closed cover to the head of the Turkish Customs House at Basrah or
Baghdad, as the case may be, and another to the Indian postmaster.
The parcel bags are opened in the Indian post office, in the presence of
a Turkish Customs officer who takes charge of them, conveys them to
the Customs House, and signs the postmaster's copy of the invoice by
way of receipt; afterwards the parcels are delivered to the addressees by
the Turkish Customs on presentation of delivery orders obtained from
the Indian postmaster. At Baghdad, since the abolition of insur
ance, attempts are frequently made to smuggle precious stones and
jewellery into the country by means of registered letters j and to prevent
this suspected letters are now opened at the post office in the presence of
the addressees, and, if found to contain dutiable articles, are either mads

About this item


This volume is Volume I, Part II (Historical) of the Gazetteer of the Persian Gulf The historical term used to describe the body of water between the Arabian Peninsula and Iran. , ’Omān and Central Arabia (Government of India: 1915), compiled by John Gordon Lorimer and completed for press by Captain L Birdwood.

Part II contains an 'Introduction' (pages i-iii) written by Birdwood in Simla, dated 10 October 1914, 'Table of Chapters, Annexures, Appendices and Genealogical Tables' (pags v-viii), and 'Detailed Table of Contents' (ix-cxxx). These are also found in Volume I, Part IA of the Gazetteer (IOR/L/PS/20/C91/1).

Part II consists of three chapters:

  • 'Chapter X. History of ’Arabistān' (pages 1625-1775);
  • 'Chapter XI. History of the Persian Coast and Islands' (pages 1776-2149);
  • 'Chapter XII. History of Persian Makrān' (pages 2150-2203).

The chapters are followed by nineteen appendices:

Extent and format
1 volume (1165 pages)

Volume I, Part II is arranged into chapters that are sub-divided into numbered periods covering, for example, the reign of a ruler or regime of a Viceroy, or are arbitrarily based on outstanding land-marks in the history of the region. Each period has been sub-divided into subject headings, each of which has been lettered. The appendices are sub-divided into lettered subject headings and also contain numbered annexures, as well as charts. Both the chapters and appendices have further subject headings that appear in the right and left margins of the page. Footnotes appear occasionally througout the volume at the bottom of the page which provide further details and references. A 'Detailed Table of Contents' for Part II and the Appendices is on pages cii-cxxx.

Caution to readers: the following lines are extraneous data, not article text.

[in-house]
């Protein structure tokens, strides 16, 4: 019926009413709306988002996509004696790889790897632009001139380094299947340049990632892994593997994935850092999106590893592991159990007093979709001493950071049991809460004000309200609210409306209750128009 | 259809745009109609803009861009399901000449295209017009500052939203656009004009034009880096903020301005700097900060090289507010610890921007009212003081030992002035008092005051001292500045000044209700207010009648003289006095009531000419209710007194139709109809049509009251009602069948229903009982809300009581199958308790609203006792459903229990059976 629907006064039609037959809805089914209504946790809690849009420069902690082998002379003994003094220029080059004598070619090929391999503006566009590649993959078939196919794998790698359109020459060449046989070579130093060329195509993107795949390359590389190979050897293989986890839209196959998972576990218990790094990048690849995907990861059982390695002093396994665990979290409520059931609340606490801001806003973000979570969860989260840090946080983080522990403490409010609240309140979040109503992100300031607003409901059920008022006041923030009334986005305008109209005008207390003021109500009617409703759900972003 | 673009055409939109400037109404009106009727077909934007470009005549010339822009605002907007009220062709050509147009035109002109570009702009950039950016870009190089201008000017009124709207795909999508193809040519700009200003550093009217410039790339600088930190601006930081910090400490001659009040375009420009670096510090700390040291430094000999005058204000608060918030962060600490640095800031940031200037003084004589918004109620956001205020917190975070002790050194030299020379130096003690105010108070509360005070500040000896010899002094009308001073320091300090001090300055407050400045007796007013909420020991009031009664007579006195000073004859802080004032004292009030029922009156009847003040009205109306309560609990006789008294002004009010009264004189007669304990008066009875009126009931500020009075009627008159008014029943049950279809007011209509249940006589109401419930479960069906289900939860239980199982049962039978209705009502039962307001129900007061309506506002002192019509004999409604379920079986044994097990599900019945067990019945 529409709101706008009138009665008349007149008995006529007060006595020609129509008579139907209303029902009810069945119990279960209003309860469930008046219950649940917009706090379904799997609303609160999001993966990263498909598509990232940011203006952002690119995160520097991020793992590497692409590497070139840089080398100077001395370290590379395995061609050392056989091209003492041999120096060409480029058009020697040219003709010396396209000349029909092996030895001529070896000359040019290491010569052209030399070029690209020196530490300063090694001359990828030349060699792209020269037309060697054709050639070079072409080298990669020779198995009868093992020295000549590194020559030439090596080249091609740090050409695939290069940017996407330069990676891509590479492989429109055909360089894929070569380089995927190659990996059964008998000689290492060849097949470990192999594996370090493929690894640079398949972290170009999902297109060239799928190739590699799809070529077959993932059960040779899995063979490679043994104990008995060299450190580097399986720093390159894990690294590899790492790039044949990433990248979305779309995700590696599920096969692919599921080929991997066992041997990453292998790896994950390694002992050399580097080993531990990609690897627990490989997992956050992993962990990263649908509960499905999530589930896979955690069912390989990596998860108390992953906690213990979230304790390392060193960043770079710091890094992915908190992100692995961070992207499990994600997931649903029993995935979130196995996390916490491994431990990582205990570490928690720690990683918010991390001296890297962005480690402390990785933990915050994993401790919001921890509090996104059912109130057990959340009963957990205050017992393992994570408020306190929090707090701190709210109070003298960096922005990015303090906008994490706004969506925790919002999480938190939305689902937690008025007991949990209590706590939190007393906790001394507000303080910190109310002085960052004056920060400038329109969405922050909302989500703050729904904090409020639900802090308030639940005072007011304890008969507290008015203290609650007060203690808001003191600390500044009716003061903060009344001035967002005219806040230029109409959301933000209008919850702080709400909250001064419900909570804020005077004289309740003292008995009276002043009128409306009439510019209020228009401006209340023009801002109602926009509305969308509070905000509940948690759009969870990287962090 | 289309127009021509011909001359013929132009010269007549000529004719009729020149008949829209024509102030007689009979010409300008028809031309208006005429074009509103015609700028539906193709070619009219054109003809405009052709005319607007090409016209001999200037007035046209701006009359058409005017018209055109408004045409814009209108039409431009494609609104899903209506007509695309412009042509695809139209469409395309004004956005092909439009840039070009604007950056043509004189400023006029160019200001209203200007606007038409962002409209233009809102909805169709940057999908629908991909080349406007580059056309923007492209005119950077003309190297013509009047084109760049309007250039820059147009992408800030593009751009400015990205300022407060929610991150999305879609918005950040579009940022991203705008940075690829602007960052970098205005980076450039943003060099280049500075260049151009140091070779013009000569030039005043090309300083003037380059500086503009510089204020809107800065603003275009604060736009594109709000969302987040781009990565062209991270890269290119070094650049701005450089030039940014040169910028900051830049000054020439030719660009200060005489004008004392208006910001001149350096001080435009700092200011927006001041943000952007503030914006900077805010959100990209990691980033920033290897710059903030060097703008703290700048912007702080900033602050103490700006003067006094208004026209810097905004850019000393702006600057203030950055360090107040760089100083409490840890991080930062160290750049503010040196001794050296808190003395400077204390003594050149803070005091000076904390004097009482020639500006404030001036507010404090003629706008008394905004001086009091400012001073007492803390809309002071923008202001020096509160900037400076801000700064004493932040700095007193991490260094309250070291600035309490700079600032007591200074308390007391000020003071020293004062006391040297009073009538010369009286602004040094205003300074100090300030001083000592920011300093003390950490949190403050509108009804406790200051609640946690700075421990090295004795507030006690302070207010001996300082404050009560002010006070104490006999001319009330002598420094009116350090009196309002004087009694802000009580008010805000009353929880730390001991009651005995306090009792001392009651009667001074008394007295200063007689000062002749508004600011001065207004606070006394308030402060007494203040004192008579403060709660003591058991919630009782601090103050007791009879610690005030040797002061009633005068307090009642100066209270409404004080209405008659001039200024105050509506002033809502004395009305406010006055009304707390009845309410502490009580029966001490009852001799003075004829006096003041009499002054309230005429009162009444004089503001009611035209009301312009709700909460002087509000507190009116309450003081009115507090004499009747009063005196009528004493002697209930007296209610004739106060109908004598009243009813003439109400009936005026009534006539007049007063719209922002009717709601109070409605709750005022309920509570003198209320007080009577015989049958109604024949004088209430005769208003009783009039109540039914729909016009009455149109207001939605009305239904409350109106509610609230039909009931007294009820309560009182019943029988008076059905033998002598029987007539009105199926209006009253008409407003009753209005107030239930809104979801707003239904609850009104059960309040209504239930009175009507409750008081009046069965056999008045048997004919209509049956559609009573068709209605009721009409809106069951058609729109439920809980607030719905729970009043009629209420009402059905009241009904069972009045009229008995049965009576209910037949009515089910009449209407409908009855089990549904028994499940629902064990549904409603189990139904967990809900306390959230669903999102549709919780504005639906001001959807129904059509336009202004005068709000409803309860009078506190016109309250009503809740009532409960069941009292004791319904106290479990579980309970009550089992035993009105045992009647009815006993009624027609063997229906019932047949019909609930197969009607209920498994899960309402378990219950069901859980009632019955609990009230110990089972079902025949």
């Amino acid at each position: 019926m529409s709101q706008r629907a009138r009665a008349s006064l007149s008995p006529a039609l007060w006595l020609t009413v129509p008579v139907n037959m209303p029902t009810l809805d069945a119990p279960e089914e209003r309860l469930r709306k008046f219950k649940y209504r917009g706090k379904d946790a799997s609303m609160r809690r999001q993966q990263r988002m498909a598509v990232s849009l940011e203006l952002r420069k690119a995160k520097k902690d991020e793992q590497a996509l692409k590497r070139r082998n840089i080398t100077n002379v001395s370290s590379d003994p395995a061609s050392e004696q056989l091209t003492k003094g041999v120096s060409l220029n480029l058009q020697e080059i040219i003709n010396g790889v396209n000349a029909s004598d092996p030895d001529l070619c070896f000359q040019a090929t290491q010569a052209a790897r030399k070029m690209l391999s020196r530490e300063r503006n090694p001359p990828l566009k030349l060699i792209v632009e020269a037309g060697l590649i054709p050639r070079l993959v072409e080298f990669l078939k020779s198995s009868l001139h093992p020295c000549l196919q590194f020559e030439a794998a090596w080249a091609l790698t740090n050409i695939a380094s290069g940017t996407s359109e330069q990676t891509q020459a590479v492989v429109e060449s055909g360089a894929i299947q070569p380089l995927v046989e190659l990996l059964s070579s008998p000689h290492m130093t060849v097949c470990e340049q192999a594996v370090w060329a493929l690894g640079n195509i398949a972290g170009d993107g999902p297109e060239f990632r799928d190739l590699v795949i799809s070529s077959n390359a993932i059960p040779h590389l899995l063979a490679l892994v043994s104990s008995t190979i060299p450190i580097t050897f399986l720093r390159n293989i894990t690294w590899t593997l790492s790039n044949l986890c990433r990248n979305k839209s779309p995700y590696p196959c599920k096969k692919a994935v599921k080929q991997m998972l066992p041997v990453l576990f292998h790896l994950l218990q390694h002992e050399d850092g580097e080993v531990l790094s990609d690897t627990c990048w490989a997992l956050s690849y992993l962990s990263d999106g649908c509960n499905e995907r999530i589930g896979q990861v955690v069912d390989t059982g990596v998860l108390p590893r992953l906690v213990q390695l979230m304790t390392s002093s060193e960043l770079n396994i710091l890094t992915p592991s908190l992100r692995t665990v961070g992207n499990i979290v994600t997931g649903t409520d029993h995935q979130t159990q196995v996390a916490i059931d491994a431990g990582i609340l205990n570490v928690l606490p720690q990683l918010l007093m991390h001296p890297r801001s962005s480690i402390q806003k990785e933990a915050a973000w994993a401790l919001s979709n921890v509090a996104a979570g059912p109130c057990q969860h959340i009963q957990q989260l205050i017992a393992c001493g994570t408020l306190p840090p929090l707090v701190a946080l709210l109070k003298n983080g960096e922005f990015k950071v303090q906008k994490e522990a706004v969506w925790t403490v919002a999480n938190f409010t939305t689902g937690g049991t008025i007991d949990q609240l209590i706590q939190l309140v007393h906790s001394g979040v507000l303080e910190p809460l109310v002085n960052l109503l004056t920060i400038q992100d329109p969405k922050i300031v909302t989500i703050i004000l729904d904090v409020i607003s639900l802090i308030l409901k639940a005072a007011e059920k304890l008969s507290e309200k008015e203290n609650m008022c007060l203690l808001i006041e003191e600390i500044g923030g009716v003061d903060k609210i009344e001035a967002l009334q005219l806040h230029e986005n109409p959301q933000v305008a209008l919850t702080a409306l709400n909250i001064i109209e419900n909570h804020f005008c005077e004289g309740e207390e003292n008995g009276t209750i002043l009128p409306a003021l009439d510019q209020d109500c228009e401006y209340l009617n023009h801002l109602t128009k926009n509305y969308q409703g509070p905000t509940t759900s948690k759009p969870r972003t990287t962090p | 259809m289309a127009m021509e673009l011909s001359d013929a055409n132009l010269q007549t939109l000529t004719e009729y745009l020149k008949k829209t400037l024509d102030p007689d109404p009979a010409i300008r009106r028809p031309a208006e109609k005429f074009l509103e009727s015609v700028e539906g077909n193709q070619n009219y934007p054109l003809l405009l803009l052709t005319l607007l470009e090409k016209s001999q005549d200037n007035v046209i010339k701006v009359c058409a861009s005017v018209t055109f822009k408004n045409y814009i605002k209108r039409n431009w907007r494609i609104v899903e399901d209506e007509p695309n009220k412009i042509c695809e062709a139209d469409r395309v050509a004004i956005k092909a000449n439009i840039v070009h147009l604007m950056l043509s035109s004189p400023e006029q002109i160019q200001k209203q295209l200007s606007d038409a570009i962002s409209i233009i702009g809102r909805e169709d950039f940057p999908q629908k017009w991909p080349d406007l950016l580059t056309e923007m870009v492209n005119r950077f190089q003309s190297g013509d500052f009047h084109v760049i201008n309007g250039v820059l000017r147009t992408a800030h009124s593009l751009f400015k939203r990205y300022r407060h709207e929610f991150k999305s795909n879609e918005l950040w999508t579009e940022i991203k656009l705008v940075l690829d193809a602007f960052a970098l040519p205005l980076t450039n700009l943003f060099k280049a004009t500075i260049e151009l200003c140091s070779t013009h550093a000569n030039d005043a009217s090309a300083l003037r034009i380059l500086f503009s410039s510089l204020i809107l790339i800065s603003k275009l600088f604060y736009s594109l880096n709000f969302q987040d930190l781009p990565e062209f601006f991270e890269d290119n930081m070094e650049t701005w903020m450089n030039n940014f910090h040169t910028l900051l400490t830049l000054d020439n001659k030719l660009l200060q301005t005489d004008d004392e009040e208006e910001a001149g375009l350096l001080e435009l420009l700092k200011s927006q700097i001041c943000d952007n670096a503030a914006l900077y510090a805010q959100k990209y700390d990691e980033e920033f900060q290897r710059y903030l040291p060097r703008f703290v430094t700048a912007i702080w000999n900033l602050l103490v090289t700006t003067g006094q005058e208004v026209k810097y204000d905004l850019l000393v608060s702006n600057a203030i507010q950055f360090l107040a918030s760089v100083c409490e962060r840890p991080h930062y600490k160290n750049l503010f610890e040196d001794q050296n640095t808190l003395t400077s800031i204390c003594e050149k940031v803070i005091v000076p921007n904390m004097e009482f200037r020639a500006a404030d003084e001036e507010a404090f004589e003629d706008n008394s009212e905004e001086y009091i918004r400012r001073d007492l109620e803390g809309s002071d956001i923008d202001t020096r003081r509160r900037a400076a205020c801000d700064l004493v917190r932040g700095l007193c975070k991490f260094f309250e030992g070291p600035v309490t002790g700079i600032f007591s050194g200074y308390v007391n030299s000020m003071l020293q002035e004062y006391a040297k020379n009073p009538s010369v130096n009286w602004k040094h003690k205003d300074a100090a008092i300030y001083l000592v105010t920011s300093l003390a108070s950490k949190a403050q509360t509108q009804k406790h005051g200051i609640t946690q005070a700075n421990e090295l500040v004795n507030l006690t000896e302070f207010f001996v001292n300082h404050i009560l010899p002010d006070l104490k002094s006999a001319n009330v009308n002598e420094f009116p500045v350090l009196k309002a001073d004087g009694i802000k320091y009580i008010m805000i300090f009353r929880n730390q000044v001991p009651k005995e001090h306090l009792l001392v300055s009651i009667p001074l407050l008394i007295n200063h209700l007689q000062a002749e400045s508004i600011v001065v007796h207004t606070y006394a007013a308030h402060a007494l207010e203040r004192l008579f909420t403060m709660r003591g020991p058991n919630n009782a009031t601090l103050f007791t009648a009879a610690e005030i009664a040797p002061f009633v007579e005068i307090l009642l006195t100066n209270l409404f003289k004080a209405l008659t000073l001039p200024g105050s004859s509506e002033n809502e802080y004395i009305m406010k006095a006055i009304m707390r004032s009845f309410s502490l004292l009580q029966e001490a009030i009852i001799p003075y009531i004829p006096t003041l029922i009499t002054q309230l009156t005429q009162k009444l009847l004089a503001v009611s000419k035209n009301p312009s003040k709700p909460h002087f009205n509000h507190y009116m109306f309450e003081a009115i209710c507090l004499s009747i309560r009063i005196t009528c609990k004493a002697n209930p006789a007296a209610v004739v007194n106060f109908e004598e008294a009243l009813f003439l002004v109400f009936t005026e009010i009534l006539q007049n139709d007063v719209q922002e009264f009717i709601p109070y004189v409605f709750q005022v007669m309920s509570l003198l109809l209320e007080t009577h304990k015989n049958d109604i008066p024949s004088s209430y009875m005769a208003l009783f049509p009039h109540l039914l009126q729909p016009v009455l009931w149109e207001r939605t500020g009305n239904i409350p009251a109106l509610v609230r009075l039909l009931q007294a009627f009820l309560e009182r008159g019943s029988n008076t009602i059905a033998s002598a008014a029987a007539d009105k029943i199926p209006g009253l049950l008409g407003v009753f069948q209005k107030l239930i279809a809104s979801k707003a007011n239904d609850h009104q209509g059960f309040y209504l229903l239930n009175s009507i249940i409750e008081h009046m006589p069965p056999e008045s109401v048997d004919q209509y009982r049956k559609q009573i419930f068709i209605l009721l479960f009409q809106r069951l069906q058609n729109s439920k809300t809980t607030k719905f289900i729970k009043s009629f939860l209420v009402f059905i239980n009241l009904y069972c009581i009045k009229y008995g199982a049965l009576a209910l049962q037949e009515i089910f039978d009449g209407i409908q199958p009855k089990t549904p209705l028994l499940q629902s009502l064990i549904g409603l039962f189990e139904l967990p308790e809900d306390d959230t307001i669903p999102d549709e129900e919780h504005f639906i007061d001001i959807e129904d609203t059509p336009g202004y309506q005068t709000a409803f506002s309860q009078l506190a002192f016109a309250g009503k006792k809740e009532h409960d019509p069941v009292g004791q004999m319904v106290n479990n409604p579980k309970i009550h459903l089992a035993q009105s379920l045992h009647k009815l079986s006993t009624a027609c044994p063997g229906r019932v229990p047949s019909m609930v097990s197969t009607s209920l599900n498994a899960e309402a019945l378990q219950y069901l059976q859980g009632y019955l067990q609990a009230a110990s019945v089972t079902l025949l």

Physical characteristics

The foliation sequence is circled in pencil, in the top right corner of the recto The front of a sheet of paper or leaf, often abbreviated to 'r'. of each folio. It begins on the first folio with text, on number 879, and ends on the last folio with text, on number 1503.

Written in
English and Arabic in Latin and Arabic script
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'Gazetteer of the Persian Gulf. Vol I. Historical. Part II. J G Lorimer. 1915' [‎2465] (982/1262), British Library: India Office Records and Private Papers, IOR/L/PS/20/C91/2, in Qatar Digital Library <> [accessed 5 December 2023]